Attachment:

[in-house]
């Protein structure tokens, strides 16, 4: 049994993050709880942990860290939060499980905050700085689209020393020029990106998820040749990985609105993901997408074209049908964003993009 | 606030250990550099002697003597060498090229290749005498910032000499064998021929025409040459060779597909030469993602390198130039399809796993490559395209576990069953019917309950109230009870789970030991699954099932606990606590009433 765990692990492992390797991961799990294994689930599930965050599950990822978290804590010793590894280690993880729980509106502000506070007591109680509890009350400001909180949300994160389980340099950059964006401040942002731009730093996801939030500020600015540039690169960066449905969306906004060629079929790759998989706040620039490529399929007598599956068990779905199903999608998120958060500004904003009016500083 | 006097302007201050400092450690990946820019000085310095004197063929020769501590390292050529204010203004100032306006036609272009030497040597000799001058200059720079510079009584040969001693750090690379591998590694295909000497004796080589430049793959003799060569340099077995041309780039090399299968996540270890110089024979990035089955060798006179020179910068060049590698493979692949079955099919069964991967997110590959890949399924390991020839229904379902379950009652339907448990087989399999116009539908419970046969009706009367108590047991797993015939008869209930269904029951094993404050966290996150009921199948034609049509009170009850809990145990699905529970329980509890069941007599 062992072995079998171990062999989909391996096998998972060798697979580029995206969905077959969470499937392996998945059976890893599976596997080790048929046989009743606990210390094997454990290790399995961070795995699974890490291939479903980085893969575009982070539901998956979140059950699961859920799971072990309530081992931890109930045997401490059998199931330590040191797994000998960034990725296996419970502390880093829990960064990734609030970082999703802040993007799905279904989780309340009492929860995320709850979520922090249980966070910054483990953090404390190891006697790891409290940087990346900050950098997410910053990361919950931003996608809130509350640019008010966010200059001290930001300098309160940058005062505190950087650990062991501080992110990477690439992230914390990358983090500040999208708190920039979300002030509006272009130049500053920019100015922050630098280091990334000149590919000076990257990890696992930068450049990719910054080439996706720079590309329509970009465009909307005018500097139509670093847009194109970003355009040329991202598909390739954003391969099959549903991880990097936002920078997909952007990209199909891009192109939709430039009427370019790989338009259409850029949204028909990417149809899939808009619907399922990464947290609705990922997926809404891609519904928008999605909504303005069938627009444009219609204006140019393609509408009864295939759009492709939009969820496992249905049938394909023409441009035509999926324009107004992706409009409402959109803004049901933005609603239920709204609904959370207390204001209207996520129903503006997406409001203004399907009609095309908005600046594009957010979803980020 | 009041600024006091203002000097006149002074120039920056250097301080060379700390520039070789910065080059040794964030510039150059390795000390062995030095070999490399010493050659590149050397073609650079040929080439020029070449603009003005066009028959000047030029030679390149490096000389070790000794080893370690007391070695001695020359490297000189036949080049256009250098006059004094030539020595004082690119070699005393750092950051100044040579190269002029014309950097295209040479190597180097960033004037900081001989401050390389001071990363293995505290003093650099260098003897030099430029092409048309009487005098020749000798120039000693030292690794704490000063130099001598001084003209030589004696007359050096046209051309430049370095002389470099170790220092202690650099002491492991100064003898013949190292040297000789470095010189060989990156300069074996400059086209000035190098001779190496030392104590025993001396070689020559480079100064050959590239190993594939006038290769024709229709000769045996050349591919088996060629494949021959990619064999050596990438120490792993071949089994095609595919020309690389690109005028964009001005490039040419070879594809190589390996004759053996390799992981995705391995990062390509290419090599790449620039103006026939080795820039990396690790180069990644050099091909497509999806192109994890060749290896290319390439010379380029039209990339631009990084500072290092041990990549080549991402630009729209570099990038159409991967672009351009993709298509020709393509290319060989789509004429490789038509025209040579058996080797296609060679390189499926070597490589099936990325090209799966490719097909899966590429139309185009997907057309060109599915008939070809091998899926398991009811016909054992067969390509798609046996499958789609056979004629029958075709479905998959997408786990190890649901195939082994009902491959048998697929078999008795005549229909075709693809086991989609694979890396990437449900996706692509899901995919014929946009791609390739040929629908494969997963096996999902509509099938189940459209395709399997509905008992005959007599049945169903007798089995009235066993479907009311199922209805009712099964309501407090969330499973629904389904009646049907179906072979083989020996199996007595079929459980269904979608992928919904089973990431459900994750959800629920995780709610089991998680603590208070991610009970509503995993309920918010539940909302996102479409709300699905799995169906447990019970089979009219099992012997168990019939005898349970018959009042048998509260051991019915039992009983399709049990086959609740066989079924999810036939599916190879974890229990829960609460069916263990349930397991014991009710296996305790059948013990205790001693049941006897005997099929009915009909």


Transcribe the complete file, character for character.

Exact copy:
[in-house]
């Protein structure tokens, strides 16, 4: 049994993050709880942990860290939060499980905050700085689209020393020029990106998820040749990985609105993901997408074209049908964003993009 | 606030250990550099002697003597060498090229290749005498910032000499064998021929025409040459060779597909030469993602390198130039399809796993490559395209576990069953019917309950109230009870789970030991699954099932606990606590009433 765990692990492992390797991961799990294994689930599930965050599950990822978290804590010793590894280690993880729980509106502000506070007591109680509890009350400001909180949300994160389980340099950059964006401040942002731009730093996801939030500020600015540039690169960066449905969306906004060629079929790759998989706040620039490529399929007598599956068990779905199903999608998120958060500004904003009016500083 | 006097302007201050400092450690990946820019000085310095004197063929020769501590390292050529204010203004100032306006036609272009030497040597000799001058200059720079510079009584040969001693750090690379591998590694295909000497004796080589430049793959003799060569340099077995041309780039090399299968996540270890110089024979990035089955060798006179020179910068060049590698493979692949079955099919069964991967997110590959890949399924390991020839229904379902379950009652339907448990087989399999116009539908419970046969009706009367108590047991797993015939008869209930269904029951094993404050966290996150009921199948034609049509009170009850809990145990699905529970329980509890069941007599 062992072995079998171990062999989909391996096998998972060798697979580029995206969905077959969470499937392996998945059976890893599976596997080790048929046989009743606990210390094997454990290790399995961070795995699974890490291939479903980085893969575009982070539901998956979140059950699961859920799971072990309530081992931890109930045997401490059998199931330590040191797994000998960034990725296996419970502390880093829990960064990734609030970082999703802040993007799905279904989780309340009492929860995320709850979520922090249980966070910054483990953090404390190891006697790891409290940087990346900050950098997410910053990361919950931003996608809130509350640019008010966010200059001290930001300098309160940058005062505190950087650990062991501080992110990477690439992230914390990358983090500040999208708190920039979300002030509006272009130049500053920019100015922050630098280091990334000149590919000076990257990890696992930068450049990719910054080439996706720079590309329509970009465009909307005018500097139509670093847009194109970003355009040329991202598909390739954003391969099959549903991880990097936002920078997909952007990209199909891009192109939709430039009427370019790989338009259409850029949204028909990417149809899939808009619907399922990464947290609705990922997926809404891609519904928008999605909504303005069938627009444009219609204006140019393609509408009864295939759009492709939009969820496992249905049938394909023409441009035509999926324009107004992706409009409402959109803004049901933005609603239920709204609904959370207390204001209207996520129903503006997406409001203004399907009609095309908005600046594009957010979803980020 | 009041600024006091203002000097006149002074120039920056250097301080060379700390520039070789910065080059040794964030510039150059390795000390062995030095070999490399010493050659590149050397073609650079040929080439020029070449603009003005066009028959000047030029030679390149490096000389070790000794080893370690007391070695001695020359490297000189036949080049256009250098006059004094030539020595004082690119070699005393750092950051100044040579190269002029014309950097295209040479190597180097960033004037900081001989401050390389001071990363293995505290003093650099260098003897030099430029092409048309009487005098020749000798120039000693030292690794704490000063130099001598001084003209030589004696007359050096046209051309430049370095002389470099170790220092202690650099002491492991100064003898013949190292040297000789470095010189060989990156300069074996400059086209000035190098001779190496030392104590025993001396070689020559480079100064050959590239190993594939006038290769024709229709000769045996050349591919088996060629494949021959990619064999050596990438120490792993071949089994095609595919020309690389690109005028964009001005490039040419070879594809190589390996004759053996390799992981995705391995990062390509290419090599790449620039103006026939080795820039990396690790180069990644050099091909497509999806192109994890060749290896290319390439010379380029039209990339631009990084500072290092041990990549080549991402630009729209570099990038159409991967672009351009993709298509020709393509290319060989789509004429490789038509025209040579058996080797296609060679390189499926070597490589099936990325090209799966490719097909899966590429139309185009997907057309060109599915008939070809091998899926398991009811016909054992067969390509798609046996499958789609056979004629029958075709479905998959997408786990190890649901195939082994009902491959048998697929078999008795005549229909075709693809086991989609694979890396990437449900996706692509899901995919014929946009791609390739040929629908494969997963096996999902509509099938189940459209395709399997509905008992005959007599049945169903007798089995009235066993479907009311199922209805009712099964309501407090969330499973629904389904009646049907179906072979083989020996199996007595079929459980269904979608992928919904089973990431459900994750959800629920995780709610089991998680603590208070991610009970509503995993309920918010539940909302996102479409709300699905799995169906447990019970089979009219099992012997168990019939005898349970018959009042048998509260051991019915039992009983399709049990086959609740066989079924999810036939599916190879974890229990829960609460069916263990349930397991014991009710296996305790059948013990205790001693049941006897005997099929009915009909």